The fusion of physical therapy and yoga for enhanced functional movement

The fusion of physical therapy and yoga for enhanced functional movement

I have been asked numerous times how I created LYT and in what ways is it different than other yoga or movement practices. By combining elements of physical therapy exercises, neuromuscular training, and functional anatomy with the yoga asanas and mindfulness philosophy, I believe LYT optimizes movement, breath, and nervous system intelligence in a uniquely powerful way. Over the decades of practicing and teaching movement, I am convinced that the most impactful way to improve functional movement and prevent/recover from injuries is to rewire suboptimal movement habits and then expand movement variability to access our innate physiological design. We humans are designed to move and yet, most of us were never taught how to move well. At its essence, LYT educates about the HOW and WHY of movement so that we feel more organized in our body, which helps us be more durable, energetic, and hopeful in our lives. Learning about biomechanics and tools for improving brain-body connection expands our movement literacy. By creating stronger signals of communication between the brain and body, we become more fluent and fluid in our movement intelligence. When we are more tuned into the messages our bodies send us, we hone our natural instincts to move. The heightened awareness combined with improved neuromuscular intelligence helps us pay attention to how we move and how well we move; so the effects of a LYT practice builds compound interest in its return for every system in the body.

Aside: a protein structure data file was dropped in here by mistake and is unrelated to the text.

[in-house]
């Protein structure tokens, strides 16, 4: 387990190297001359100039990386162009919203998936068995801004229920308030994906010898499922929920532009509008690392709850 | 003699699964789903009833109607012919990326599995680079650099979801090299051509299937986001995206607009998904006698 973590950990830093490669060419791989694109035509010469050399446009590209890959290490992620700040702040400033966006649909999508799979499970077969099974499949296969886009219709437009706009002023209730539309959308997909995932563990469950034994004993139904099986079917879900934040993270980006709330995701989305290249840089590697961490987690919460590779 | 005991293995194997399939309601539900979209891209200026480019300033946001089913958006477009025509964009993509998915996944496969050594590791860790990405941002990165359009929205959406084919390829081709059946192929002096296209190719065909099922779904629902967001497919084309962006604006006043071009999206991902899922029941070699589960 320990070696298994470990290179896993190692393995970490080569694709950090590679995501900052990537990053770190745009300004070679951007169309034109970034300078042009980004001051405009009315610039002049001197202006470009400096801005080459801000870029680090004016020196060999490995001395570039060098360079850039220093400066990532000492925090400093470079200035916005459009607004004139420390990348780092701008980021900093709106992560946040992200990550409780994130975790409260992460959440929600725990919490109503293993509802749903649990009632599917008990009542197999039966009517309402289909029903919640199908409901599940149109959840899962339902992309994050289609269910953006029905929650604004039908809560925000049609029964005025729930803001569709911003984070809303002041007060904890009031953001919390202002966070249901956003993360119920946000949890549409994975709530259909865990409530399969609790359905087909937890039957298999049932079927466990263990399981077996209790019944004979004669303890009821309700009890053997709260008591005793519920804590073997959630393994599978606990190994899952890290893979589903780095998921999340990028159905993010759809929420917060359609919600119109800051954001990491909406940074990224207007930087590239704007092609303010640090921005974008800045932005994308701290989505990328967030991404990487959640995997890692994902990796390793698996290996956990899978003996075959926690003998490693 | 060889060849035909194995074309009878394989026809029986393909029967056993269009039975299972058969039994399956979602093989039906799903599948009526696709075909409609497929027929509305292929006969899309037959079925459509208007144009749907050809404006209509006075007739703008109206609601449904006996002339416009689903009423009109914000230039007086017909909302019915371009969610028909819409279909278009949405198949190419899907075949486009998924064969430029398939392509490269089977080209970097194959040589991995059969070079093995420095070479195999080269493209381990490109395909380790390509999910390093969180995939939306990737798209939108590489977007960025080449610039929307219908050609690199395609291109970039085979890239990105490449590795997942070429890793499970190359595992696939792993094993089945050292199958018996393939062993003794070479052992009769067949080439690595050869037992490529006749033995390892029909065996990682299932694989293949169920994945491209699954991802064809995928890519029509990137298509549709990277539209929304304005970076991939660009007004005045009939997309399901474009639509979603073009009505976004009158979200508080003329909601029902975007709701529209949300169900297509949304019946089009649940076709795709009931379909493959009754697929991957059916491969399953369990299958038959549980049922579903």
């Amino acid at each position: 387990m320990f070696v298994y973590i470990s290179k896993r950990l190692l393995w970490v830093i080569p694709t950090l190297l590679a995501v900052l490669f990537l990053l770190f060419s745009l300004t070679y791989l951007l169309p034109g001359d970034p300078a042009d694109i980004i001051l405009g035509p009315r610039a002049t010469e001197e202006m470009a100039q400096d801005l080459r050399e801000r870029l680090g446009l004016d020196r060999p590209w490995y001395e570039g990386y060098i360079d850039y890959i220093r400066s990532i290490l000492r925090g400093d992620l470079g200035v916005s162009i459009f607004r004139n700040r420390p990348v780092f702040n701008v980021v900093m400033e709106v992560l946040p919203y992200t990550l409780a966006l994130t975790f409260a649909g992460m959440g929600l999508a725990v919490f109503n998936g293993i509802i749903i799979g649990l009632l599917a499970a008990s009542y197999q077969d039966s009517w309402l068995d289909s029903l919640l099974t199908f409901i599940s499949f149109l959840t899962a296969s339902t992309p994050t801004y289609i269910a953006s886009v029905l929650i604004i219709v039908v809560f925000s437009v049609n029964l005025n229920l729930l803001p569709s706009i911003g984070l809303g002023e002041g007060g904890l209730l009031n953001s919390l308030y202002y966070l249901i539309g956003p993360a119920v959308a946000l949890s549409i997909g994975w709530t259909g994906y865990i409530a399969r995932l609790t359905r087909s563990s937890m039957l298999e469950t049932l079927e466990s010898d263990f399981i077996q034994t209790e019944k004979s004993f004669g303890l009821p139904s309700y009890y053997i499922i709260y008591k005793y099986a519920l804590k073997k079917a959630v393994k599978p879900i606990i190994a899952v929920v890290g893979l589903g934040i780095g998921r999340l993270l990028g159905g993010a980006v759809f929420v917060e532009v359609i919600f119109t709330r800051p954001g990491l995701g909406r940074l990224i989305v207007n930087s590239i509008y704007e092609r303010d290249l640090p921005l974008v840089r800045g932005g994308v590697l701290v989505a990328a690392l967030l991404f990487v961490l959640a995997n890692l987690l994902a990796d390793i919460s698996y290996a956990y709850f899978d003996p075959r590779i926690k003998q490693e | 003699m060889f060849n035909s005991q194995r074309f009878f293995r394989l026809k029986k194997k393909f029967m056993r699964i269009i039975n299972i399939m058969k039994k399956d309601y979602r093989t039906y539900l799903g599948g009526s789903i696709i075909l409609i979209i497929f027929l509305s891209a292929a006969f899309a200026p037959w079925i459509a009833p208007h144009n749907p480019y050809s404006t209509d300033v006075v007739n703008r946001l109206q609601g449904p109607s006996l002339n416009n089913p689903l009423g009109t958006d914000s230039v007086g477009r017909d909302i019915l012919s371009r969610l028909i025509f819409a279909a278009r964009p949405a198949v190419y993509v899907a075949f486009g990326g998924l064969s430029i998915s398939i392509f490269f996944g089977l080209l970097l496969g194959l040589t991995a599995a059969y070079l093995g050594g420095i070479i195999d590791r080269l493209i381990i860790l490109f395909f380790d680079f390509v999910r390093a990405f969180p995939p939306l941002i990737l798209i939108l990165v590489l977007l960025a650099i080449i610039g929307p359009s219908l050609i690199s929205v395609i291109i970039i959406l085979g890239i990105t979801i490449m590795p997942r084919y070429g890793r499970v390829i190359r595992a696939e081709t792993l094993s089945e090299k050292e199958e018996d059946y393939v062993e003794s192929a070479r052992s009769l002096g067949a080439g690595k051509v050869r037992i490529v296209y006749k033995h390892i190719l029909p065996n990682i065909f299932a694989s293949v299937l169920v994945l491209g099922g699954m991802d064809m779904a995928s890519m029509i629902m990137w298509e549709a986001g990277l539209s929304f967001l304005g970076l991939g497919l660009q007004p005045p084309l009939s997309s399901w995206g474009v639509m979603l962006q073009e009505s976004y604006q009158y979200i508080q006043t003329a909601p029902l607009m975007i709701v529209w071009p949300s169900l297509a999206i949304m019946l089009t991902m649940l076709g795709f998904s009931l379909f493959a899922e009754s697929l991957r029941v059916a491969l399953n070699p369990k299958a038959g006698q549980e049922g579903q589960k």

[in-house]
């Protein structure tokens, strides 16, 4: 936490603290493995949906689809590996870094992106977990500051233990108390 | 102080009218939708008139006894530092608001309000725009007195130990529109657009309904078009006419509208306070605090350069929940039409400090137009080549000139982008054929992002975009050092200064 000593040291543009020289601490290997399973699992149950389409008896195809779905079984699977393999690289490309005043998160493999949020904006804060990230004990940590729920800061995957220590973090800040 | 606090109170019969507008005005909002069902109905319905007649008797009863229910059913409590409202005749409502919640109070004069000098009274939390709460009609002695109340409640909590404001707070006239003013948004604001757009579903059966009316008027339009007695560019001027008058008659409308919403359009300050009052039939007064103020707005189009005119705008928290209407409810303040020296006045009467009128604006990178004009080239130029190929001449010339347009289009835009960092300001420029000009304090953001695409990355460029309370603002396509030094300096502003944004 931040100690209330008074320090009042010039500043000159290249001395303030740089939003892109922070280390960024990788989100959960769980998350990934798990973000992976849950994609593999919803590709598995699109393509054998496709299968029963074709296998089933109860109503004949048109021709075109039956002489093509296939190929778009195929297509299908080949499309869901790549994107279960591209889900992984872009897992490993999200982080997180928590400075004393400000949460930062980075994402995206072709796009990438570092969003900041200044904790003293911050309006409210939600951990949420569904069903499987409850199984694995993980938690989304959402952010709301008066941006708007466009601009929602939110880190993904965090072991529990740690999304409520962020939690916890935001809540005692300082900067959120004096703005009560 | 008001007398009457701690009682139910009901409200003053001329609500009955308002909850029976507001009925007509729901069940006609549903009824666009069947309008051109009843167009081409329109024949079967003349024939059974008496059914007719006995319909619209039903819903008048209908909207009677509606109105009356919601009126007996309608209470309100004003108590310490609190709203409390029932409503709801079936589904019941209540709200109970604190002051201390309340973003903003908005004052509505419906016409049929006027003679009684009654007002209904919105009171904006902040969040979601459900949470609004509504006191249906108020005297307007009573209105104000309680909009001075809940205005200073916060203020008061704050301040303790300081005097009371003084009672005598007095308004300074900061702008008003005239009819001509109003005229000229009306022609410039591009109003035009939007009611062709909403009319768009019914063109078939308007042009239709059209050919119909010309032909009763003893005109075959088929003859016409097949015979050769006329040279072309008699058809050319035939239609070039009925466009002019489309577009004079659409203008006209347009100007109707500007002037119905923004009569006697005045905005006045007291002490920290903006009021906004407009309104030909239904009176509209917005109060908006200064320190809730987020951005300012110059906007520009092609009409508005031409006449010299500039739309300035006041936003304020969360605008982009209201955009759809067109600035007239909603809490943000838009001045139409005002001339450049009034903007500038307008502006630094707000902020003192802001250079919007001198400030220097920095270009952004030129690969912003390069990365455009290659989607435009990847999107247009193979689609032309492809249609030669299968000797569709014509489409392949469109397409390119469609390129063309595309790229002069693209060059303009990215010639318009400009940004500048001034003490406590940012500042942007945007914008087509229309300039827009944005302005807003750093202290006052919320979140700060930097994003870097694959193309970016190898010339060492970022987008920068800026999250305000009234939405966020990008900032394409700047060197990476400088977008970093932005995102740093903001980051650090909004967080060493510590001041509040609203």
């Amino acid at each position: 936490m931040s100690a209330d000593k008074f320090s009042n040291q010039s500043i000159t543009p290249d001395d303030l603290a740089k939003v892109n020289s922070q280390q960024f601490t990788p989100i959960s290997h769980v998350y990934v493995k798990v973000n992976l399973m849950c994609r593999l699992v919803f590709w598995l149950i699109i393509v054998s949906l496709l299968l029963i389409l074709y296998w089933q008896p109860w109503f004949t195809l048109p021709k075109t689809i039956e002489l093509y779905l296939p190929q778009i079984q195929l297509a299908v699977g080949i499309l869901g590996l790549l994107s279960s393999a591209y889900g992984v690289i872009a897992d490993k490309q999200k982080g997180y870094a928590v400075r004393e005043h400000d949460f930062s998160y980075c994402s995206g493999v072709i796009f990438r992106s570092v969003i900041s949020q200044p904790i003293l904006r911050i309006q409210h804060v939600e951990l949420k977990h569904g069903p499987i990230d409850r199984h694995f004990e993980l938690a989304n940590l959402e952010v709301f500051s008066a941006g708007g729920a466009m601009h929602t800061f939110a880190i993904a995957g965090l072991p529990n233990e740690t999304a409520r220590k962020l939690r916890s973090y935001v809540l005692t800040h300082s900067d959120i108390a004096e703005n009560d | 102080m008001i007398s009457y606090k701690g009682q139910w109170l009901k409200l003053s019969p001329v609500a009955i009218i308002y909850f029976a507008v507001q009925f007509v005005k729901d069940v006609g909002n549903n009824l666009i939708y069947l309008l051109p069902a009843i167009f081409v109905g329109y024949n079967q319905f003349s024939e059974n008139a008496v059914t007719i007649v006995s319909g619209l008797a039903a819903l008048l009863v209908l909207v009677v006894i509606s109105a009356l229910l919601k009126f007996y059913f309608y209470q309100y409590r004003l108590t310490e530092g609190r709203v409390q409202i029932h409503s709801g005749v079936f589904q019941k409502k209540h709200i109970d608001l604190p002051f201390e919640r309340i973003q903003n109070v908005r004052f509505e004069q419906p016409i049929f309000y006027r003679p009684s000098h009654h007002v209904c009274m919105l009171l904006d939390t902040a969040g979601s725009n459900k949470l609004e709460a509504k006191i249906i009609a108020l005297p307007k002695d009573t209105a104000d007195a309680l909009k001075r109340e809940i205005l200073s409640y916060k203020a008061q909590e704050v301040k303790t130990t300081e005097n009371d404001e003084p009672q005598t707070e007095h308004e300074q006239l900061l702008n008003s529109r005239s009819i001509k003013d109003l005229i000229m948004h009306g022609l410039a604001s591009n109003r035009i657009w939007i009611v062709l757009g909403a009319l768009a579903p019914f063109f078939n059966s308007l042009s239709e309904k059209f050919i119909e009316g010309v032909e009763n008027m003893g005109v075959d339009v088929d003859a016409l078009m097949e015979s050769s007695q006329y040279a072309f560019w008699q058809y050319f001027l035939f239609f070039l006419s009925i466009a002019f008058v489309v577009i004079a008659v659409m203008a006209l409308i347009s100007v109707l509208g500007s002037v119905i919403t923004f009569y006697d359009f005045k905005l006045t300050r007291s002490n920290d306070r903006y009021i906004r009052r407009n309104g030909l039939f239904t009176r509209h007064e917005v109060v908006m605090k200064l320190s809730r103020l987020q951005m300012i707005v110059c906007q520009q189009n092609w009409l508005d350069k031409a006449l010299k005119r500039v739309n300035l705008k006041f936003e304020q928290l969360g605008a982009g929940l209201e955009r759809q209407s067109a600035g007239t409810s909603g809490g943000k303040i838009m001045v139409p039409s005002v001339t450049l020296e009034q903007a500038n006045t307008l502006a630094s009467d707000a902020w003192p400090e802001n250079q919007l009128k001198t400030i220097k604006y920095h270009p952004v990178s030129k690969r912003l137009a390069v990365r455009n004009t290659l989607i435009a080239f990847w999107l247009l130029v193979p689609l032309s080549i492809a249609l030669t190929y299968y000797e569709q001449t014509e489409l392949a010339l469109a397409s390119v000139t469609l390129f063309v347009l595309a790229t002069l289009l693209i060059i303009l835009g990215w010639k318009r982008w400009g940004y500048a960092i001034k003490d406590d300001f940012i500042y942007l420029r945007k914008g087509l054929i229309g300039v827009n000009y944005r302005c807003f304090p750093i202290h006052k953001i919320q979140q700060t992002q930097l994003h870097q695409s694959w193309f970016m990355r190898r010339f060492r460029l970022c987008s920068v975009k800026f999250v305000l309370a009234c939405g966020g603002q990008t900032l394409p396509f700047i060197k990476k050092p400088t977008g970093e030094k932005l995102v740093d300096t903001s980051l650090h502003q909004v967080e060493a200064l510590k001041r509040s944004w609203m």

Overall, this practice promotes better habit formation. If a full LYT class is not yet a possibility or you want to leverage the good work you do on the mat, the LYT mentality is to move well and move often. We want to build the habit of movement and make it easier and more enjoyable to get moving, so emphasizing smaller and more frequent exercise/movement breaks will accomplish both. 

Moving throughout the day will help prevent stagnancy from settling into the body after being inert for a long period of time. We are a sedentary society so moving more frequently will curb the inertia of being stationary. It won’t take long to see the benefits of frequent movement once you develop the habit. Think of taking small movement breaks and help yourself by putting a timer on your phone or a note at your desk to remind you. Block out your schedule for one of our many online classes. When movement becomes a habit, you will crave it because you already know the positive feedback it produces for the body and brain. 

Yoga philosophy invokes a clear and awakened consciousness, a wonderfully aligned ecosystem for change and growth to flourish. Mindfulness is the invitation and practice of paying attention with presence as often as you can. When we build our movement intelligence, boost our body-brain literacy, and rewire suboptimal daily habits, we have the best opportunity for enhancing functional movement for decades to feel LYT up in our lives!

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A smarter, safer, and more effective approach

What is  LYT

A smarter, safer, and more effective approach to movement.

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